Are you kidding me? Four-point-three seconds on the clock? Ninety-four feet from the basket? Down two points to reach the NCAA Tournament?
Can you say Oh-No?
Could University of Tennessee at Chattanooga sixth-year senior guard David Jean-Baptiste say Oh-Yes?
There are moments in sports you'll never forget, especially in college basketball. What happened in those final 4.3 seconds of overtime on Monday night in the Mocs' Southern Conference championship game against Furman will forever more be the ultimate One Shining Moment for Moc Maniacs everywhere.
Or as UTC assistant Eddie Shannon told Jim Reynolds, the Voice of the Mocs, of the 35-footer Jean-Baptiste launched just ahead of the horn: "You think the game is over. The (Jean-Baptiste) shot goes up. Boom! It's March Madness."
Boom! From 63-61 down, the Mocs won 64-63. From seemingly beaten with 4.3 seconds to play, the game virtually over, UTC now finds itself in its first NCAA Tournament since 2016.
March Madness, indeed. Or should that be Mocs Madness? Sure, it was about to be a pretty mad Mocs fan base before that shot. All season long UTC had been the best team in the SoCon, blessed with size, experience and the league player of the year in Malachi Smith. If this team couldn't reach the NCAA tourney, when could the Mocs ever be expected to get there again?
And, of course, they had Jean-Baptiste, who was on the roster before head coach Lamont Paris arrived five years ago. Jean-Baptiste, who had become such a fixture around both the campus and the town that he'd earned the nickname "The Mayor."
Then again, prior to overtime, DJB was having one of those games that everyone cheering for UTC Blue and Gold would gladly have voted him out of office. He was 3 of 14 from the field overall. He was 1 of 7 from the 3-point line.
Or as Paris described the first 40 minutes for DJB: "Awful game offensively."
But that's also the beauty of March Madness. The goat can deliver the Greatest (Moment) Of All-Time with a single shot.
Said Paris, "Poetic justice."
UTC vs. Furman on March 7, 2022
Paris himself almost wrecked it all. As Jean-Baptiste started up the court in those final 4.3 seconds, the Paladins on top 63-61, he started to call timeout.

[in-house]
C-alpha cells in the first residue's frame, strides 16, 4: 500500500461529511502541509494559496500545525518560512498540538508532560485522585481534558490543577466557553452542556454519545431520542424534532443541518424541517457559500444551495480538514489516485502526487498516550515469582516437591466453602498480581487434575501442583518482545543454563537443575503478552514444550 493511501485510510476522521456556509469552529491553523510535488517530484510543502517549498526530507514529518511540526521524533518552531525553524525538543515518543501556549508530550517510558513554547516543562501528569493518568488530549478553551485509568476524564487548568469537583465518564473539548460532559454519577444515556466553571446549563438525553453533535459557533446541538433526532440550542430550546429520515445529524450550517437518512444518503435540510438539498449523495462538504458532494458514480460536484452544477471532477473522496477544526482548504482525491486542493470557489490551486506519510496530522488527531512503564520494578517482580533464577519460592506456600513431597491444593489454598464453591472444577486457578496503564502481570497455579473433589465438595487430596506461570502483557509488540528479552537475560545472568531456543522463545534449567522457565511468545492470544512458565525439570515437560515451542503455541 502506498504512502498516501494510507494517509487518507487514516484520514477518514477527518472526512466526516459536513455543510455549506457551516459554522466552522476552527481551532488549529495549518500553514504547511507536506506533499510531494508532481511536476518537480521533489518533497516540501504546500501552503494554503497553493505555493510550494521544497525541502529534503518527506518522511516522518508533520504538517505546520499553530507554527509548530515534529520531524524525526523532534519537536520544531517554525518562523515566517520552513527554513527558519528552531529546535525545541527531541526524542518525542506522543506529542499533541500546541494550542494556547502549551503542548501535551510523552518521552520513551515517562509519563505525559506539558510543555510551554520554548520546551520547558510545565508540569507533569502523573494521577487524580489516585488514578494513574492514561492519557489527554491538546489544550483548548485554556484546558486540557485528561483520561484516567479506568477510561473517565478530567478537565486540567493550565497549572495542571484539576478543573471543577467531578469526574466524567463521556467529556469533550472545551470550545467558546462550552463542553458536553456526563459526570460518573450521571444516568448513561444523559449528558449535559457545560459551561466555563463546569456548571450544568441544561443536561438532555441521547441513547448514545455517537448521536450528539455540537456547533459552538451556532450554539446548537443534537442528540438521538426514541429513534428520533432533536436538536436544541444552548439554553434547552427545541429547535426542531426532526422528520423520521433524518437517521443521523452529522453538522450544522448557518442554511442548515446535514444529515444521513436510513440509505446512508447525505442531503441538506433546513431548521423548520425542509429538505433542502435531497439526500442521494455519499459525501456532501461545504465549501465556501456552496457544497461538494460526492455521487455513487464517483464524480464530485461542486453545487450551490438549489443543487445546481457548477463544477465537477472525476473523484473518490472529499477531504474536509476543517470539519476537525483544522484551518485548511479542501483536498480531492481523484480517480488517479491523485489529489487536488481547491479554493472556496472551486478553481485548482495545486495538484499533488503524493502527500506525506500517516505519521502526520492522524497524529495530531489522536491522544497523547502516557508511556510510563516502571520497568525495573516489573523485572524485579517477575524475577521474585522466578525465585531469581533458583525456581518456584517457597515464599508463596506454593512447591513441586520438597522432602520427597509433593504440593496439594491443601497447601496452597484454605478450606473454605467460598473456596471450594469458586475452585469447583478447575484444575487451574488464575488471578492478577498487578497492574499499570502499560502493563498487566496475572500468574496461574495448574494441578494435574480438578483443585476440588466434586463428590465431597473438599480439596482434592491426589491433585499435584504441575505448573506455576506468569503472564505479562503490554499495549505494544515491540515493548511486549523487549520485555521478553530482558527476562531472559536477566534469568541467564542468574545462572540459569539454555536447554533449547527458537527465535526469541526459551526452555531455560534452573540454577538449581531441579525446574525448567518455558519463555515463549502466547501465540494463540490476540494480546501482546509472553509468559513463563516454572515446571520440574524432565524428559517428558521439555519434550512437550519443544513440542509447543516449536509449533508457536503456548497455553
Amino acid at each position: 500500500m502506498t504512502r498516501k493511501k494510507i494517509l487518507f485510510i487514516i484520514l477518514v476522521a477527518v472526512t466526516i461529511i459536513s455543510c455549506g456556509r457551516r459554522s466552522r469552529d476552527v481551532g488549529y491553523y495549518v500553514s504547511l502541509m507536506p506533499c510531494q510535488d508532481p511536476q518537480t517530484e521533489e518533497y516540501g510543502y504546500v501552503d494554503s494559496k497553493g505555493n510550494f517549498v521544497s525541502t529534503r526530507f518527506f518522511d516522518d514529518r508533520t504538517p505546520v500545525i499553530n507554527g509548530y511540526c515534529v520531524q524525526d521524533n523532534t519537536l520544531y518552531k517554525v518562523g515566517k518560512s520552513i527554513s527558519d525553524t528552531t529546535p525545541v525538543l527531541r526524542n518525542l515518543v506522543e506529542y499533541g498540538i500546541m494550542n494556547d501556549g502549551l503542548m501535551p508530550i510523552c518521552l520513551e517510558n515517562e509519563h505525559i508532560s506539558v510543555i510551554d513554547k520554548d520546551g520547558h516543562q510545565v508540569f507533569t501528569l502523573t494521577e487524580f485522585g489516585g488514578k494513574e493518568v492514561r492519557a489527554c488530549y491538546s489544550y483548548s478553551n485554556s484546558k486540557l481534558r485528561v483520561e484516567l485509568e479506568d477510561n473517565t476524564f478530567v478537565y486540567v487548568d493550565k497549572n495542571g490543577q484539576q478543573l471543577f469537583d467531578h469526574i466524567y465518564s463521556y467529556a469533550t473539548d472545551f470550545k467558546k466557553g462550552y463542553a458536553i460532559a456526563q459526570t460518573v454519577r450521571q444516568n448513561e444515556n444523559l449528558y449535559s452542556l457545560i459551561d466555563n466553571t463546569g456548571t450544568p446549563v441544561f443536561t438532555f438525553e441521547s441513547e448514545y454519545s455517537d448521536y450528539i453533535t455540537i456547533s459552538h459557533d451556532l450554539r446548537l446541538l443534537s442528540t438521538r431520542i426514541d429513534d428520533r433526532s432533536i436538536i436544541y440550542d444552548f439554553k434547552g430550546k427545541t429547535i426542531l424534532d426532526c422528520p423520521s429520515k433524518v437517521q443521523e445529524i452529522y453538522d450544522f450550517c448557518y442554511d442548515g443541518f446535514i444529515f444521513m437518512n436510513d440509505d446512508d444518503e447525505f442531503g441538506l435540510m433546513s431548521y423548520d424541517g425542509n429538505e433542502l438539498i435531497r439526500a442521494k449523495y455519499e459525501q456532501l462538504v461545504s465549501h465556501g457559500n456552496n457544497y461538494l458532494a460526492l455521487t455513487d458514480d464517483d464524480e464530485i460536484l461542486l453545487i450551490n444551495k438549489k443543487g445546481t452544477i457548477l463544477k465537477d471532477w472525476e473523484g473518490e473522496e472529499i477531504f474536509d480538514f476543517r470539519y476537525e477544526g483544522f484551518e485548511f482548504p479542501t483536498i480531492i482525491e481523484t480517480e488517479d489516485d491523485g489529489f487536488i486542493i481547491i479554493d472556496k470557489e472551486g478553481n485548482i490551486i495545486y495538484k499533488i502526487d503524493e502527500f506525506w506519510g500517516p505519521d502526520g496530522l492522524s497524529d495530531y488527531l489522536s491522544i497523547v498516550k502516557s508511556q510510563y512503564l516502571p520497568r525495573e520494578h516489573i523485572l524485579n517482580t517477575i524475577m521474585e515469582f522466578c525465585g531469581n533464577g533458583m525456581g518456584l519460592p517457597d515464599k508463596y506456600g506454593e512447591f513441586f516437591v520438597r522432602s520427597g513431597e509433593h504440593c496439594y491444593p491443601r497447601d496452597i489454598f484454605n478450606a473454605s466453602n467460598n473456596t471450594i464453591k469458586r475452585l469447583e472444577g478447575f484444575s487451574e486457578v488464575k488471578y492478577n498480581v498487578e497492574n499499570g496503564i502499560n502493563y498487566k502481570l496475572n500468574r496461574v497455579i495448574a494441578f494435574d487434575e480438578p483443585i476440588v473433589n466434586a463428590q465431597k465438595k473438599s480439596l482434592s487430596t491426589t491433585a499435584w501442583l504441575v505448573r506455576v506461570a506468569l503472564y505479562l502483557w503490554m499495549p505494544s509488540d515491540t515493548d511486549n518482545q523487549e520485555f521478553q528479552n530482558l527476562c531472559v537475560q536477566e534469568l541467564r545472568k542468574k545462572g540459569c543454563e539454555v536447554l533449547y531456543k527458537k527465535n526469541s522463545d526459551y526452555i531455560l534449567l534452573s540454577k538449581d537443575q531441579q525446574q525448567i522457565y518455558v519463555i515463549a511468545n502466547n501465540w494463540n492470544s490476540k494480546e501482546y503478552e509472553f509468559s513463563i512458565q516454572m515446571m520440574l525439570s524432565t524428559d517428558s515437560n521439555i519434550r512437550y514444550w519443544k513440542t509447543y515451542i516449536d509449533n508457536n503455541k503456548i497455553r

"I would have messed it up," Paris said afterward. "Glad I didn't get it. That's why they play and I sit in a little chair."
He had called them together before the game, these regular-season champs, this seemingly superior team and told them, "This is why we were running hills in August. This is why we lifted weights. We did it for this day. In August I knew we had a date with this day. And now that day is here."
Yet it had looked like anything but the right day in the opening half. Furman bagged five 3-pointers, as befitting a team that hit more 3-pointers than any other team in college basketball during the regular season. The Mocs missed all but one. The Paladins, having twice lost to UTC during the regular season, entered halftime up 26-16.
As Shakespeare once penned, "Uneasy lies the head that wears the crown."
Still, all that nervousness and uncertainty appeared to be much ado about nothing when the Mocs grabbed a 40-32 lead midway through the final half. This was the team that many predict can duplicate the 1997 Mocs run to the Sweet 16, a team of immense defensive skills and offensive smarts. Order was restored. And superiority. The league's automatic NCAA bid seemed little more than a formality.
But the Paladins hit some miraculous 3-pointers down the stretch. UTC got a little sloppy with the ball. Overtime arrived. Then that two-point Furman cushion with 4.3 seconds to go, despite an earlier triple from Jean-Baptiste to tie it.
Yet to look back over the last couple of days of college hoops is to know a lot can happen at the finish. The Kentucky women shocked No. 1 South Carolina on a late triple after trailing the Gamecocks by 14 in the final quarter. Tulsa's Jeriah Horne hit one at the horn from beyond half court to stun Central Florida on Sunday. This is the time for March Madness and March miracles and UTC handed its fan base both in those final 4.3 seconds.
Between now and NCAA tourney Selection Sunday, expect Jean-Baptiste's shot to fill ESPN's and CBS's broadcasting windows for hours on end. It might even replace, at least for a season or two, that shot Duke's Christian Laettner hit to beat Kentucky some 30 years ago in 1992.
It was that big and that unlikely and that amazing.
And don't dare inject the word "luck" into it in the presence of the SoCon tourney champion Mocs.
"It wasn't easy," said Malachi Smith after freeing himself from the pile of humanity that blanketed DJB a second after his game-winner. "We don't care. We're going dancing."
At some point, their feet might even touch ground.
Contact Mark Wiedmer at firstname.lastname@example.org.